Los Angeles Clippers’ owner Donald Sterling is under fire for allegedly having a conversation – reported on TMZ.com – with a woman identified as V. Stiviano, in which he warned her about hanging out with black people and bringing them to the Clippers’ games. (Apparently, Stiviano, the defendant in an embezzlement suit brought by the Sterling family, released the tape to TMZ.)
This is not the first time Sterling’s name has been associated with prejudice. In 2009, he paid $2.7 million to settle a government claim that he refused to rent apartments to Hispanics, blacks and families in Los Angeles’ Koreatown neighborhood.
The revelation comes four days after New York Mets’ pitcher Matt Harvey deleted his Twitter account. Harvey’s last Tweet was a picture of himself giving the finger on the half-year anniversary of his Tommy John surgery.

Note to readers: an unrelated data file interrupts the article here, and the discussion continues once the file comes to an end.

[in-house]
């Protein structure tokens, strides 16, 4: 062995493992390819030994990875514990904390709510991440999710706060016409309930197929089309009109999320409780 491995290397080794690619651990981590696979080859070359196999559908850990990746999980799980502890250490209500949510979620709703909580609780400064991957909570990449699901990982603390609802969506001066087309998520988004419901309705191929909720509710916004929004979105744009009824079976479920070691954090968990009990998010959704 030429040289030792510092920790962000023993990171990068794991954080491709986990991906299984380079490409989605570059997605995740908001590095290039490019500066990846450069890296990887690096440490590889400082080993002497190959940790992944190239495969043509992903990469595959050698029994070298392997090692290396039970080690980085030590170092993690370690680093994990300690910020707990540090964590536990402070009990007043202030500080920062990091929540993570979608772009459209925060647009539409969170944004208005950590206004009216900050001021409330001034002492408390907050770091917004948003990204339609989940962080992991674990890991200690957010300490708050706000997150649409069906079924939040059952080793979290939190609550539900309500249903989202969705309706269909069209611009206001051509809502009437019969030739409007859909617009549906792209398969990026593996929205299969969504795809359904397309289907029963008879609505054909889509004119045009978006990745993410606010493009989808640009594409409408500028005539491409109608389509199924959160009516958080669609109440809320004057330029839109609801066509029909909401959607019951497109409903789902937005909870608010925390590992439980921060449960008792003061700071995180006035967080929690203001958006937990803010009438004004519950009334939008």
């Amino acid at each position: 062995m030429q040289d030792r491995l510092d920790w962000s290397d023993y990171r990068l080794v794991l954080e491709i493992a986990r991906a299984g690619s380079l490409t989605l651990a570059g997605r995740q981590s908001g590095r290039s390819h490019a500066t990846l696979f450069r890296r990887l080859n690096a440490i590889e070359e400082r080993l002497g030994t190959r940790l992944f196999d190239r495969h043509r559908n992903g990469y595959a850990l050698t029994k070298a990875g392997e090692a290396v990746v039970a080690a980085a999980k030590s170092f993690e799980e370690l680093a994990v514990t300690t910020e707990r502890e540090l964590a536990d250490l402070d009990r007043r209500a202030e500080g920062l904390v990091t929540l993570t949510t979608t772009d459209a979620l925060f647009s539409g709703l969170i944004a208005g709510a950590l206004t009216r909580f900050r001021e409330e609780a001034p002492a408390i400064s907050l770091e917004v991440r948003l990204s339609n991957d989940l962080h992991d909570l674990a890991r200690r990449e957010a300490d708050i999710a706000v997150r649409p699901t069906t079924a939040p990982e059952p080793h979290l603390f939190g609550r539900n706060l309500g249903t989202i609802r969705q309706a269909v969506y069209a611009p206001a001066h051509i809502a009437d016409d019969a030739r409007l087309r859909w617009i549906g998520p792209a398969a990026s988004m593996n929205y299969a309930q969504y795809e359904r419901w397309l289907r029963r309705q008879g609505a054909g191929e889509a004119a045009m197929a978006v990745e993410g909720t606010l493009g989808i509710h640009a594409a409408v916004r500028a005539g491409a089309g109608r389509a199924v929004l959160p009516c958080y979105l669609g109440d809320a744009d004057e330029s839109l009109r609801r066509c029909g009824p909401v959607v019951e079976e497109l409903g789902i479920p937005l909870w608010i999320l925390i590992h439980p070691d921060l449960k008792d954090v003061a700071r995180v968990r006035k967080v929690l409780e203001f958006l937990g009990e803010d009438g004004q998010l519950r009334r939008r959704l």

I would agree with those who say that prejudice is far worse than crassness – though there’s no excuse for this deliberate kind of obscenity. (It’s not like a curse word uttered when you stub your toe.) Both prejudice and obscenity are a failure of culture, a failure of education. They say that we hold ourselves and others so cheaply that we think nothing of demeaning them, of demeaning ourselves. (Or perhaps we just don’t think, period.)
But the two situations have something else in common: They represent the failure to understand that in the age of the Internet, there’s no point in saying, writing, Tweeting, Instagramming, Linking, Facebooking or otherwise communicating anything you don’t want anybody and everybody to know.
Because private acts have a way of having public consequences.